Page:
Asia offers some of the best food experiences on earth. As Asian dishes become more popular worldwide, more people are looking for authentic Asian cuisine. Meanwhile, people in Asia not only rely on their local food traditions, but on increasingly authentic international food options, as well. All which makes Asia a great place for food and foodies.
From dirt cheap yet delicious street food stalls to tony restaurants in global financial capitals, Asia has something for even the most picky of palettes. Whether you’re visiting to enjoy some great eats or you live in Asia, it’s hard to select the best cities in Asia for food. These five stand out as offering a storied local culture with their own unique dishes.
Top 5 Best cities in Asia for food and foodies
5. Chengdu, China
Called “the Hibiscus City“, Chengdu has more to offer than just a jumping-off point for seeing pandas. Chengdu is the capital of China’s Sichuan province, known around the world for its spicy food and locally for it’s “small eats” culture. Many westerners know of the food from the “Szechwan” restaurants located in the United States and elsewhere, but few have heard of this massive city of fourteen million people. Chengdu is quite possibly the best place in the world to find dishes like kung pao chicken or smoked duck. Chilis are used ubiquitously, and Chengdu hot pots are so well-known for their kick that were rumored to be laced in opium. Throughout China, adventurous eaters speak of Chengdu and Sichuan cuisine with reverence.
4. Kuala Lumpur, Malaysia
On a continent well-known for its street food, Kuala Lumpur offers some of the best. Living in Kuala Lumpur offers access to some of the best food on earth; of course, you can just visit, too. The Bukit Bintang area is home to dozens of touristy yet excellent street food “steamboats” that serve assorted fish, seafood, meat, and vegetable dishes, often on little kebabs. Kuala Lumpur is a melting pot of cultures from around Asia, including Chinese, Indian, Middle Eastern, and of course, Malay. Hawker stores here do Singapore street food about as well as it’s done in Singapore, where the government has closed down food carts and moved them into more sterile food halls. From steamed crab to donner kebabs to chicken vindaloo, Kuala Lumpur is one of the best cities in Asia for food. And because it is a rather developed city, you can eat on a plastic stool in the street, or enjoy excellent food in any number of sit-down restaurants.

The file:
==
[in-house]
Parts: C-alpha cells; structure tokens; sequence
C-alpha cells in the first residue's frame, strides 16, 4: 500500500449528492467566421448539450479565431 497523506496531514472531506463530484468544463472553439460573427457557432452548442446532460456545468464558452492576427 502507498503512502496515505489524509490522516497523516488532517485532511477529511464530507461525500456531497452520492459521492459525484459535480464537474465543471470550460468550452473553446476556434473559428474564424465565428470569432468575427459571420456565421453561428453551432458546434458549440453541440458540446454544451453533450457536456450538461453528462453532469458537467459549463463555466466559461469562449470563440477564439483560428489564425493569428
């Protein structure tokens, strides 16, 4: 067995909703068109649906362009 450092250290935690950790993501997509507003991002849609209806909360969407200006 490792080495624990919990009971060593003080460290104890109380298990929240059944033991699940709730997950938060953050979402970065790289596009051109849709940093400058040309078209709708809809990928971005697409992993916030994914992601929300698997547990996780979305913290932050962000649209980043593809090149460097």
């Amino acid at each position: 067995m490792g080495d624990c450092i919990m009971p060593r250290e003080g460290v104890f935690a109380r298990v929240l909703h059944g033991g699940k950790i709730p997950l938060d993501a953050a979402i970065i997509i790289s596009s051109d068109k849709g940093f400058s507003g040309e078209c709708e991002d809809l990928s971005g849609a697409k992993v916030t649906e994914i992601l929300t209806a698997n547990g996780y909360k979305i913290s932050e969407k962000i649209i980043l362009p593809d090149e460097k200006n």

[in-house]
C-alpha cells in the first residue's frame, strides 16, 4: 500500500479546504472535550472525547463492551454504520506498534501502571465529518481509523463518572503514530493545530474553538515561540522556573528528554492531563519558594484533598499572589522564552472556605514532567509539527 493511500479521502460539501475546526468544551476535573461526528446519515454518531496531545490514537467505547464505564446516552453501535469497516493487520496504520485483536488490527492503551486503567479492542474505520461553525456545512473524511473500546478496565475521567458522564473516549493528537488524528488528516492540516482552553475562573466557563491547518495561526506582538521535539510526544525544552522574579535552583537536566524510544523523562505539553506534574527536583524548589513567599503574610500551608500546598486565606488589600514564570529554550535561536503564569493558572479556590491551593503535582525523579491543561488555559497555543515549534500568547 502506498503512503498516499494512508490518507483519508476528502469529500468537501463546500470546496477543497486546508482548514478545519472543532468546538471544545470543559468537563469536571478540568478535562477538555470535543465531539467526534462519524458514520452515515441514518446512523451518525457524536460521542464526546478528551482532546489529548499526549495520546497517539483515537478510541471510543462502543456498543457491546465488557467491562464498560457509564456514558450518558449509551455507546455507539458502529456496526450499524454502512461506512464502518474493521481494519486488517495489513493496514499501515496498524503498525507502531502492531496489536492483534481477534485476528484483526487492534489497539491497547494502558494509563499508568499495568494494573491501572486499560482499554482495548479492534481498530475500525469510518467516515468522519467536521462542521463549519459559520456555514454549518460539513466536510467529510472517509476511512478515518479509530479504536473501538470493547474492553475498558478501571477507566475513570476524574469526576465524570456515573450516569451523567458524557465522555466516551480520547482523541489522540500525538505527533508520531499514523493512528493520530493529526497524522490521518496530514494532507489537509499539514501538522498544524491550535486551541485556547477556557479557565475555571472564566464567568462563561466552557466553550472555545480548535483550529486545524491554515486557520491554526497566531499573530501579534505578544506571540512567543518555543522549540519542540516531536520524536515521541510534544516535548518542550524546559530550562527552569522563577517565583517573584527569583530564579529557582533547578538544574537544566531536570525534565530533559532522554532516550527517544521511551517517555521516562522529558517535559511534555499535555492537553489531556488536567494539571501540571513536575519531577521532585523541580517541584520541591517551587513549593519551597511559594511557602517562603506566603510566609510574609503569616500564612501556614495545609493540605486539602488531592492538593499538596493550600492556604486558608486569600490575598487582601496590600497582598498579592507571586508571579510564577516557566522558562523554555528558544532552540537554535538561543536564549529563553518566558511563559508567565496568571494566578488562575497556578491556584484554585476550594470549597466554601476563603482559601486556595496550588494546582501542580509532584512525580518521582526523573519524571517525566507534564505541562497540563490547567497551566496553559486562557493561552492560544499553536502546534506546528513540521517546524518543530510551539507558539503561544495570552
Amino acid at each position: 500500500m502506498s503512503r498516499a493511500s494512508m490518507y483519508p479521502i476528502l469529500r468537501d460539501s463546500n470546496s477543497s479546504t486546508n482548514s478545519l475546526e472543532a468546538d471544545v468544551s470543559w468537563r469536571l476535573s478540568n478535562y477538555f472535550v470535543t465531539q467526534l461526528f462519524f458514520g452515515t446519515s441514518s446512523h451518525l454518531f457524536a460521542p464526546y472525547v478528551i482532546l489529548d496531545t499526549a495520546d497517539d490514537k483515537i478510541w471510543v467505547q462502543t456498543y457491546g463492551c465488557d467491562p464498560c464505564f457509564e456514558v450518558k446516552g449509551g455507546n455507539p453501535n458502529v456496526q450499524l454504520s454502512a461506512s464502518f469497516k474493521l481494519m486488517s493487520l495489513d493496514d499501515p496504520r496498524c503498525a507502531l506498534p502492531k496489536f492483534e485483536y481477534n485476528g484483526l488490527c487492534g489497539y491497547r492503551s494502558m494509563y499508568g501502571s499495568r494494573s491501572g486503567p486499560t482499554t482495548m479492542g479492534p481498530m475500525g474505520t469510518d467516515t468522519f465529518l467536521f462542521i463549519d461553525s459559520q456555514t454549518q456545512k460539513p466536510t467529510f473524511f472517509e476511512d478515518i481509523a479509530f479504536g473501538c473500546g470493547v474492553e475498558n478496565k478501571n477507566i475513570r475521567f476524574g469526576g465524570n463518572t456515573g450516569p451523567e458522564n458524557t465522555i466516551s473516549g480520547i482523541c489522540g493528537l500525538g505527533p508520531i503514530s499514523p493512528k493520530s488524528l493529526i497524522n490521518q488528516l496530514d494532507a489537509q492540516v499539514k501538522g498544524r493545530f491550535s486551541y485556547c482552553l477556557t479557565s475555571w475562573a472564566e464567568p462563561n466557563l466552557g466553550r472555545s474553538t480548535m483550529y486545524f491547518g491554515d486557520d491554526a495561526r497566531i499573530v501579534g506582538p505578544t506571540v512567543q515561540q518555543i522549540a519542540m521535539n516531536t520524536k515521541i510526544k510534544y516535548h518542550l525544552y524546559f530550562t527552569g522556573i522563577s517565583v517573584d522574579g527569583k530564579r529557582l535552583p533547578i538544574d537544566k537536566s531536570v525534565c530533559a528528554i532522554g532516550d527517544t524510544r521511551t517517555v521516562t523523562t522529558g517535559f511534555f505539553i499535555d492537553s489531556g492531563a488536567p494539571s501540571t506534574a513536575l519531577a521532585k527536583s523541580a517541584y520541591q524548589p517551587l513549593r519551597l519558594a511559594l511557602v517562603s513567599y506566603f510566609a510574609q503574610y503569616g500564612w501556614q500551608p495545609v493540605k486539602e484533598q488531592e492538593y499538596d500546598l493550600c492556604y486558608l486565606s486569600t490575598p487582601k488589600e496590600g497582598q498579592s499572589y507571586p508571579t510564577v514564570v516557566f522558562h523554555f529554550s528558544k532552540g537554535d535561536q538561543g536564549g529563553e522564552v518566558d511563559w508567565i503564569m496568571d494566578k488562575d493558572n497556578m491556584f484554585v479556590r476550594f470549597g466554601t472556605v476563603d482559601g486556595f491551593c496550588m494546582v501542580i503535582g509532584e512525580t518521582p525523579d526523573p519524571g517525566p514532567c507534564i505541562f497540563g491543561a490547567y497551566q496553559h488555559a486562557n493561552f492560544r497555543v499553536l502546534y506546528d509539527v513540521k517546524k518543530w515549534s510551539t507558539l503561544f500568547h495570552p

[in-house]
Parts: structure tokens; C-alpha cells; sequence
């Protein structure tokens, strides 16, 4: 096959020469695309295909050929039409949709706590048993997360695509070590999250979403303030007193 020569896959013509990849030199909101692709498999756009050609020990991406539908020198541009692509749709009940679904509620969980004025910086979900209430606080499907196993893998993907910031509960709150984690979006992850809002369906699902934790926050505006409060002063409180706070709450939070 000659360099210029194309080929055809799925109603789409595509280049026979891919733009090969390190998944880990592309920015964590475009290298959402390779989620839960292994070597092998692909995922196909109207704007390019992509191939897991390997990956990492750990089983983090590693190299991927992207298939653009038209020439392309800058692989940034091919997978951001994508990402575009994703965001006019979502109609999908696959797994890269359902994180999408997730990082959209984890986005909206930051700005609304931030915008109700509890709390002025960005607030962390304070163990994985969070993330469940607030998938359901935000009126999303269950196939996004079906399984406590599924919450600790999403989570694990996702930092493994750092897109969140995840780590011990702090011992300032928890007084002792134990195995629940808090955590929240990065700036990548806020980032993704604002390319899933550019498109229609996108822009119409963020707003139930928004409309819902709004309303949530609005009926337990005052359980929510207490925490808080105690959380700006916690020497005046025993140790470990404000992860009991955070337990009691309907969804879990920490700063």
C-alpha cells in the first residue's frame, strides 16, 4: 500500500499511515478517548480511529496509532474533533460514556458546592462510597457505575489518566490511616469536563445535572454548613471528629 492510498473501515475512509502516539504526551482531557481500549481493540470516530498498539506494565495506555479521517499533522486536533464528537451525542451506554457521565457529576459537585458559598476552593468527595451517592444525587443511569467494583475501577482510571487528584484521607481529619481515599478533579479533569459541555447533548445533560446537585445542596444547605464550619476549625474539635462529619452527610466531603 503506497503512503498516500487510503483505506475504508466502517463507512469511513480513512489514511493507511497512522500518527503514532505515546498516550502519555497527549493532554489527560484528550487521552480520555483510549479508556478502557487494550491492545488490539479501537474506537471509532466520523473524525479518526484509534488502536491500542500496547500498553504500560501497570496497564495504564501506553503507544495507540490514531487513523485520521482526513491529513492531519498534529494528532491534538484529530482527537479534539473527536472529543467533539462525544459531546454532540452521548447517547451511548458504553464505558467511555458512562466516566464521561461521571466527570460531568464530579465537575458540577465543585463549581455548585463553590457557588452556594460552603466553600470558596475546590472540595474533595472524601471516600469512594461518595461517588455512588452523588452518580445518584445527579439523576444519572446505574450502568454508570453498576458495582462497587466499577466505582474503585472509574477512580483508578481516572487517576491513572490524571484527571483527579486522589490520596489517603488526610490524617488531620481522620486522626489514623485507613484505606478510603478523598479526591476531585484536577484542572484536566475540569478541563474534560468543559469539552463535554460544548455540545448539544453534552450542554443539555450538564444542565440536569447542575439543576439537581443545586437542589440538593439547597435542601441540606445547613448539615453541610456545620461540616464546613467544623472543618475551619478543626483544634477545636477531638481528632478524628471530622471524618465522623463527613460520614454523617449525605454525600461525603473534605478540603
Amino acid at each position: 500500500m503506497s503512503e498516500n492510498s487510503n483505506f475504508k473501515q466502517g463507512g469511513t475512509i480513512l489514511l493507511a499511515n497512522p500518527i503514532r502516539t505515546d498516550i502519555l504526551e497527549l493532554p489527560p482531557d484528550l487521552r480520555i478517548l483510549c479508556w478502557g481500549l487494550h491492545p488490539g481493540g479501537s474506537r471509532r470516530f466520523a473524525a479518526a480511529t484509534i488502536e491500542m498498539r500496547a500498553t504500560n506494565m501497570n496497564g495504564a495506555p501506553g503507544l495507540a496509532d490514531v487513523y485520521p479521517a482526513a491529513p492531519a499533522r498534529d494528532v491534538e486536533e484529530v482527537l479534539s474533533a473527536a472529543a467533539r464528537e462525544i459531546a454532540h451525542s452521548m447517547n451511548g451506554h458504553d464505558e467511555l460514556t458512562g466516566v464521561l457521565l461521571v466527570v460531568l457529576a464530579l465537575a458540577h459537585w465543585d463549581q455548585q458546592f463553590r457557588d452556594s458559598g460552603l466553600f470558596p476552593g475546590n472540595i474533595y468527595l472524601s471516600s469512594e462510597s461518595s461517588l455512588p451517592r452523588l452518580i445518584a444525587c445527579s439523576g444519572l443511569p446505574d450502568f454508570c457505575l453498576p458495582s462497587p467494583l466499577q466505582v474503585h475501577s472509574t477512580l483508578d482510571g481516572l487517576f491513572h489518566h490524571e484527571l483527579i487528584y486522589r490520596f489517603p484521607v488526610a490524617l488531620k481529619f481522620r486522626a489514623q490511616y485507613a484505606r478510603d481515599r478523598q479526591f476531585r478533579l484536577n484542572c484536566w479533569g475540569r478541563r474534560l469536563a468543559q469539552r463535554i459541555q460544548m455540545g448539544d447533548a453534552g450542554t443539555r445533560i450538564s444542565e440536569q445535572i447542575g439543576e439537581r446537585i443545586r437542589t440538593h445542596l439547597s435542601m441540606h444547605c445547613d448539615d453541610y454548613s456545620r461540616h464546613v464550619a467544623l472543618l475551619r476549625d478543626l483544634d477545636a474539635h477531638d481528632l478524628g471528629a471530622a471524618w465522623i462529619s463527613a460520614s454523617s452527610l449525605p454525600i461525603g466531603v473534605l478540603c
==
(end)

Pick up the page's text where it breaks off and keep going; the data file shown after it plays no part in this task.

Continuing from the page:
3. Osaka, Japan
Osaka is unpretentious, but very serious about food. The Japanese term, “kuidaore” – basically “eat until your drop” is a perfect description of the foodie culture in this part of Japan. An old Japanese legend states that while the fashion-forward residents of Kyoto are more likely to bankrupt themselves buying silk robes, those in Osaka are likely to go broke eating too much. Japanese delicacies such as seaweed broth and high-grade salmon still come from the area around Osaka, and there’s even a part of town that’s filled with seaweed merchants.